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# The Sum And Product of Roots of Quadratics watch

1. Someone help me with this...

The equation kx^2 - (1 + k)x + (3k + 2) = 0 is such that the sum of its roots is twice their product. Find k and the two roots.
2. All quadratic equations can be written in the form x^2 + bx + c = 0 right? And let's say that quadratic has 2 solutions, p and q, then

(x - p)(x - q) = 0 = x^2 + bx + c

Expand the left hand side and compare it with the right hand side. What does b equal? What does c equal? So what can you say about the sum and product of the roots of a quadratic?
3. (Original post by Swayum)
All quadratic equations can be written in the form x^2 + bx + c = 0 right? And let's say that quadratic has 2 solutions, p and q, then

(x - p)(x - q) = 0 = x^2 + bx + c

Expand the left hand side and compare it with the right hand side. What does b equal? What does c equal? So what can you say about the sum and product of the roots of a quadratic?
I see that b = p + q and a = pq, but cannot understand how to relate this to the initial equation to find the roots.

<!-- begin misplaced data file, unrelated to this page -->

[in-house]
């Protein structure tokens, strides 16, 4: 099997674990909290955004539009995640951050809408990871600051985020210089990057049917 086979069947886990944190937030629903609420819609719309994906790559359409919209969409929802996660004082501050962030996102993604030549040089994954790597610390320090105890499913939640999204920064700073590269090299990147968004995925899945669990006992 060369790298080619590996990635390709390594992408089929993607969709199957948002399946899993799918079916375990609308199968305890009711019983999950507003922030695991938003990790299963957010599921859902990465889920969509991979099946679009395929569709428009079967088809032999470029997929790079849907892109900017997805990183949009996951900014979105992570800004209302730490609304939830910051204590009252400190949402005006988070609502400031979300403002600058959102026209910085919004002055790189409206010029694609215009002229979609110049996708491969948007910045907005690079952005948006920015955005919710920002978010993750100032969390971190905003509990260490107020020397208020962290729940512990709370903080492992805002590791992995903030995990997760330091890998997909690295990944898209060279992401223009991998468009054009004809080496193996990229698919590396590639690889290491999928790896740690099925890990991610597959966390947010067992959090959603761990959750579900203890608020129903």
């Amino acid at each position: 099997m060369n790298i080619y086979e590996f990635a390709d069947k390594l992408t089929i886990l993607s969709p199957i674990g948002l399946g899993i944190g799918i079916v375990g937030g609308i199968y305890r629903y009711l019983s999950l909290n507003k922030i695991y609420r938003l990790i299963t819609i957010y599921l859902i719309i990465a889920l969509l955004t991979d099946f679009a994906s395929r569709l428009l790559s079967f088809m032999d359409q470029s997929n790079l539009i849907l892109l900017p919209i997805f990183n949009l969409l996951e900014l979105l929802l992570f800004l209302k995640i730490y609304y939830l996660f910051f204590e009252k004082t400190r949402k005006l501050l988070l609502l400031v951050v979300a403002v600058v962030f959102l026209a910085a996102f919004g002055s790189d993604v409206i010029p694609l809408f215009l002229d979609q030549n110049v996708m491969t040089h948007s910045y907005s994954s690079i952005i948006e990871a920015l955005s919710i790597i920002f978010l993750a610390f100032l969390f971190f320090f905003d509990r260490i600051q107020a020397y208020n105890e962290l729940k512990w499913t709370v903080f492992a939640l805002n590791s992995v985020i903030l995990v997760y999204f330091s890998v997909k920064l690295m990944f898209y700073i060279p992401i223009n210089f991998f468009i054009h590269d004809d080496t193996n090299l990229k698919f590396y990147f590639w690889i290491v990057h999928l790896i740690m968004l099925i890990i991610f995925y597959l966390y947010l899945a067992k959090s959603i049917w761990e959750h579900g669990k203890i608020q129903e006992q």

4. b = -(p+q) and c = pq I think you mean.

So you know that, for quadratics, the coefficient of x is the negative sum of the roots and the constant term is the product (if the coefficient of x^2 is 1).

And you also know that "sum of its roots is twice their product".

What equation can you write down?
5. Ok, thanks a lot, found a now

a = -(p+q) = 2 (a-2) = 2pq

a = 2a - 4

4 = a
6. (Original post by Swayum)
b = -(p+q) and c = pq I think you mean.

So you know that, for quadratics, the coefficient of x is the negative sum of the roots and the constant term is the product (if the coefficient of x^2 is 1).

And you also know that "sum of its roots is twice their product".

What equation can you write down?
actually i still do not get it...in my previous answer i assumed that the coefficient of x^2 (being a) will be equal to -(p + q).

However, if b = -6 = -(p+q) and is twice that of the product: Pq = a -2

then -12 = a -2
and - 10 = a

7. This looks like an MEI FP1 question. MEI expects you to know 'sum of roots = -b/a' and 'product of roots = c/a' for ax^2 + bx + c = 0. So you construct an equation in k which is easy to solve.

Plug that value for k into the original equation and you get a quadratic in x which factorises nicely. Clue - coefficients happen to sum to zero by chance. Solve for x and check that indeed sum = twice product.

Swayum is quite right in what he says. The non-MEI way would be to divide through by the coefficient of x^2 first and work with a quadratic with just one x^2.

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